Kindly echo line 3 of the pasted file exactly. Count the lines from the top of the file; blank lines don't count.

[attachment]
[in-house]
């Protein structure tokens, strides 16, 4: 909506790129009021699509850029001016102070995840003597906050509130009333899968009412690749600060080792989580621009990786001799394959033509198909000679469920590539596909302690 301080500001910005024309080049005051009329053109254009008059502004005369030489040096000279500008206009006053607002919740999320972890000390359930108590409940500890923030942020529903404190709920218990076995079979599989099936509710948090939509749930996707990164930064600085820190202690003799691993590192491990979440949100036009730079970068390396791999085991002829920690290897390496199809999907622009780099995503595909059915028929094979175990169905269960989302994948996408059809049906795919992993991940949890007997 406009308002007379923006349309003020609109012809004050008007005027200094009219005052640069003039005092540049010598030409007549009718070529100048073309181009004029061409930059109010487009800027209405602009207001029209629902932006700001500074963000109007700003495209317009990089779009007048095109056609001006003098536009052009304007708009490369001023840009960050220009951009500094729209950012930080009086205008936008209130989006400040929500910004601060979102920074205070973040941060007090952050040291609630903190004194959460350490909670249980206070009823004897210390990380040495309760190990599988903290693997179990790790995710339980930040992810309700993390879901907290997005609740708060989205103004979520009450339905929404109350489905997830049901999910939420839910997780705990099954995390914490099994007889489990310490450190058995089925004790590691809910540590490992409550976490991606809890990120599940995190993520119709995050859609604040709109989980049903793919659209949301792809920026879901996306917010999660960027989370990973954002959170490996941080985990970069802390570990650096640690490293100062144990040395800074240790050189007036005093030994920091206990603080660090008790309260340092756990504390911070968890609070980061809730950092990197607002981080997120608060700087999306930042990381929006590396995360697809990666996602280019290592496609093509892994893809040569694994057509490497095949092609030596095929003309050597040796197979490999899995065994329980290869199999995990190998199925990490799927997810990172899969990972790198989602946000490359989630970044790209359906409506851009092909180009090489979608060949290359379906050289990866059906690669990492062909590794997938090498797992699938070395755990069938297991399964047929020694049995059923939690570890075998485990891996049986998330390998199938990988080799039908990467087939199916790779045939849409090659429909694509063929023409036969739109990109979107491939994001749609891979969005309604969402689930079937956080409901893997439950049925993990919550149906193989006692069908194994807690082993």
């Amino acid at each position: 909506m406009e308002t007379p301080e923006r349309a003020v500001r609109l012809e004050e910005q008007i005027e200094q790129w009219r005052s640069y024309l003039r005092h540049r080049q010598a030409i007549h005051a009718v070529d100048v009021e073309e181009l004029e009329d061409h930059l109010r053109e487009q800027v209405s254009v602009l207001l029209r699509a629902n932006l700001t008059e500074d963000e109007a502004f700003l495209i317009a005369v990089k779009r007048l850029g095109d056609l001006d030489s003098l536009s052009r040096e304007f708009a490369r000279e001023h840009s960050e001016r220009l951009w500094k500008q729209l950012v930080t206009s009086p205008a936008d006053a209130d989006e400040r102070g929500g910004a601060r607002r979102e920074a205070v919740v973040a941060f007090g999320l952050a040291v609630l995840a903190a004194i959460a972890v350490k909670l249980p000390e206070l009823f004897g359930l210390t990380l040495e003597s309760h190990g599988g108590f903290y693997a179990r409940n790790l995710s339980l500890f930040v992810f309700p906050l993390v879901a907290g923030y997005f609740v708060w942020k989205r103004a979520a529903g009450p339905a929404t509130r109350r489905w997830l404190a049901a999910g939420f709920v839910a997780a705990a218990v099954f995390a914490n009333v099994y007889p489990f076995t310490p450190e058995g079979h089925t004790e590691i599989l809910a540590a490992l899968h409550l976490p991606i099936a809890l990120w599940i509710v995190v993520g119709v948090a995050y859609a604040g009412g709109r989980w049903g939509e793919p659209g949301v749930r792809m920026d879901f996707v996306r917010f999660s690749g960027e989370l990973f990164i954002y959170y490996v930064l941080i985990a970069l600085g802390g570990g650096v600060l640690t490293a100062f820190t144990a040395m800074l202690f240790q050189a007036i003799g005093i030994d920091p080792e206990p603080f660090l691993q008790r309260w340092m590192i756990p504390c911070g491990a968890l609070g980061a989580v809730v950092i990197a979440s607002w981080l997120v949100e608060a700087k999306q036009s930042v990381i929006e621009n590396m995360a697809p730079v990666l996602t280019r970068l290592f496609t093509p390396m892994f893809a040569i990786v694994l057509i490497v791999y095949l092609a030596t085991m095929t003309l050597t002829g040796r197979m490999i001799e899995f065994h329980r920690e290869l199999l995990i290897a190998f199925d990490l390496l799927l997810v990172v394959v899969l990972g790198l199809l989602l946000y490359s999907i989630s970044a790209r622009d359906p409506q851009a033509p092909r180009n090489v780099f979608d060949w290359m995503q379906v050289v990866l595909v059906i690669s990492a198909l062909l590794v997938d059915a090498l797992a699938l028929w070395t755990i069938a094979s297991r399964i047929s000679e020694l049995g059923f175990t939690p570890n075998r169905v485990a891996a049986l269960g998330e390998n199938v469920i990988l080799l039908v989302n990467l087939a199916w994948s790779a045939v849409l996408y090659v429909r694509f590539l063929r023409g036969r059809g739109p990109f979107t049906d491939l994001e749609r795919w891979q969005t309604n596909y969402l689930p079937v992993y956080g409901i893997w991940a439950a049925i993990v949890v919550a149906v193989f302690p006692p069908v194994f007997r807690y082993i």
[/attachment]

């Amino acid at each position: 909506m406009e308002t007379p301080e923006r349309a003020v500001r609109l012809e004050e910005q008007i005027e200094q790129w009219r005052s640069y024309l003039r005092h540049r080049q010598a030409i007549h005051a009718v070529d100048v009021e073309e181009l004029e009329d061409h930059l109010r053109e487009q800027v209405s254009v602009l207001l029209r699509a629902n932006l700001t008059e500074d963000e109007a502004f700003l495209i317009a005369v990089k779009r007048l850029g095109d056609l001006d030489s003098l536009s052009r040096e304007f708009a490369r000279e001023h840009s960050e001016r220009l951009w500094k500008q729209l950012v930080t206009s009086p205008a936008d006053a209130d989006e400040r102070g929500g910004a601060r607002r979102e920074a205070v919740v973040a941060f007090g999320l952050a040291v609630l995840a903190a004194i959460a972890v350490k909670l249980p000390e206070l009823f004897g359930l210390t990380l040495e003597s309760h190990g599988g108590f903290y693997a179990r409940n790790l995710s339980l500890f930040v992810f309700p906050l993390v879901a907290g923030y997005f609740v708060w942020k989205r103004a979520a529903g009450p339905a929404t509130r109350r489905w997830l404190a049901a999910g939420f709920v839910a997780a705990a218990v099954f995390a914490n009333v099994y007889p489990f076995t310490p450190e058995g079979h089925t004790e590691i599989l809910a540590a490992l899968h409550l976490p991606i099936a809890l990120w599940i509710v995190v993520g119709v948090a995050y859609a604040g009412g709109r989980w049903g939509e793919p659209g949301v749930r792809m920026d879901f996707v996306r917010f999660s690749g960027e989370l990973f990164i954002y959170y490996v930064l941080i985990a970069l600085g802390g570990g650096v600060l640690t490293a100062f820190t144990a040395m800074l202690f240790q050189a007036i003799g005093i030994d920091p080792e206990p603080f660090l691993q008790r309260w340092m590192i756990p504390c911070g491990a968890l609070g980061a989580v809730v950092i990197a979440s607002w981080l997120v949100e608060a700087k999306q036009s930042v990381i929006e621009n590396m995360a697809p730079v990666l996602t280019r970068l290592f496609t093509p390396m892994f893809a040569i990786v694994l057509i490497v791999y095949l092609a030596t085991m095929t003309l050597t002829g040796r197979m490999i001799e899995f065994h329980r920690e290869l199999l995990i290897a190998f199925d990490l390496l799927l997810v990172v394959v899969l990972g790198l199809l989602l946000y490359s999907i989630s970044a790209r622009d359906p409506q851009a033509p092909r180009n090489v780099f979608d060949w290359m995503q379906v050289v990866l595909v059906i690669s990492a198909l062909l590794v997938d059915a090498l797992a699938l028929w070395t755990i069938a094979s297991r399964i047929s000679e020694l049995g059923f175990t939690p570890n075998r169905v485990a891996a049986l269960g998330e390998n199938v469920i990988l080799l039908v989302n990467l087939a199916w994948s790779a045939v849409l996408y090659v429909r694509f590539l063929r023409g036969r059809g739109p990109f979107t049906d491939l994001e749609r795919w891979q969005t309604n596909y969402l689930p079937v992993y956080g409901i893997w991940a439950a049925i993990v949890v919550a149906v193989f302690p006692p069908v194994f007997r807690y082993i």